The Chinese government’s ‘vacuum cleaner’ approach to espionage is worrying foreign governments, companies and overseas dissidents. They’re right to be concerned.
Beijing fiercely denies it. Much of the world ignores it. But according to analysts and officials, the communist-controlled People’s Republic of China operates the single largest intelligence-gathering apparatus in the world—and its growing appetite for secrets has apparently become insatiable.
From economic and military espionage to keeping tabs on exiled dissidents, China’s global spying operations are rapidly expanding. And, therefore, so is the threat. Some analysts even argue the regime—which is also gobbling up such key natural resources as farmland, energy, and minerals—has an eye on dominating the world.
Estimates on the number of spies and agents employed by the communist state vary widely. According to public statements by French author and investigative journalist Roger Faligot, who has written several books about the regime’s security services, there are around two million Chinese working directly or indirectly for China’s intelligence apparatus.
Other analysts say it would be impossible to count the exact number. ‘I doubt they know themselves,’ says Richard Fisher, a senior fellow on Asian military affairs at the Washington-based International Assessment and Strategy Center. Regardless, the number is undoubtedly extraordinary. ‘China can rightly claim to have the world’s largest, most amorphous, but also most active intelligence sector,’ he says.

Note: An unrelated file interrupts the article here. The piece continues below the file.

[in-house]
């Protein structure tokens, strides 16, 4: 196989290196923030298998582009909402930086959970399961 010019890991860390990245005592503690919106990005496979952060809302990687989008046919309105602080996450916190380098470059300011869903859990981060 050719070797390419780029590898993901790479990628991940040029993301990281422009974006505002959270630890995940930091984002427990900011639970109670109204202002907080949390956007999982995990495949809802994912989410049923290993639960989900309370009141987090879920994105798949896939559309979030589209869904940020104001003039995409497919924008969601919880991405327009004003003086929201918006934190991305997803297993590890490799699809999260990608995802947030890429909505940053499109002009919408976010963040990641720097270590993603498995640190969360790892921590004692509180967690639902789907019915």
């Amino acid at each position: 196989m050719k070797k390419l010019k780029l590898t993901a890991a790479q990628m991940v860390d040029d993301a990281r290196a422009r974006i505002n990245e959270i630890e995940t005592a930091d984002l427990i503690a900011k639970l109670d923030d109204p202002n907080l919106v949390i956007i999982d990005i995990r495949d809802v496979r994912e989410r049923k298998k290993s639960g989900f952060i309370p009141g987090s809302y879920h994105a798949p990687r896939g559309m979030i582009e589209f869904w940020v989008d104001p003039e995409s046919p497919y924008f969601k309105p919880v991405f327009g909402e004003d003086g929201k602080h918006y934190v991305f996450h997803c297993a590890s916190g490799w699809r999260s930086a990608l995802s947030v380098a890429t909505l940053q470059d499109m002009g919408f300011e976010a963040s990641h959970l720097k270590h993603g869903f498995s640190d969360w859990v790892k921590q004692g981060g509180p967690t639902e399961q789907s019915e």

That’s partly because it operates very differently from most. ‘When you consider that China’s intelligence community views any foreign-deployed Chinese citizen, any Chinese delegation, all Chinese criminal networks, and all overseas Chinese with any tangible affinity or connection to the Motherland as a target for recruitment, then you have to find a different way to measure,’ Fisher explains. ‘This has to start with the consideration that any Chinese, especially those from China, from student to CEO, are potential active intelligence assets.’
Other analysts echo his concerns, and a simple fact: the regime’s spies are increasingly active across the globe. Since 2008, more and more intelligence-training colleges—‘spy schools’—have been popping up at universities across the country. Meanwhile, Chinese satellite-reconnaissance and cyber espionage capabilities are expanding at an unprecedented speed.
Officials are, probably for good reason, skittish when discussing China and its intelligence collection operations. But there’s near unanimous agreement—and court convictions in countries around the globe support the premise—that, in terms of sophistication, scope, and international capabilities, the perils of Chinese espionage are on the rise.
‘The danger is pronounced,’ warns Charles Viar, chairman of the Washington, D.C.-based Center for Intelligence Studies. ‘In my view, no one is really doing enough to deal with the Chinese threat. It is too large, and by Western standards, too unconventional.’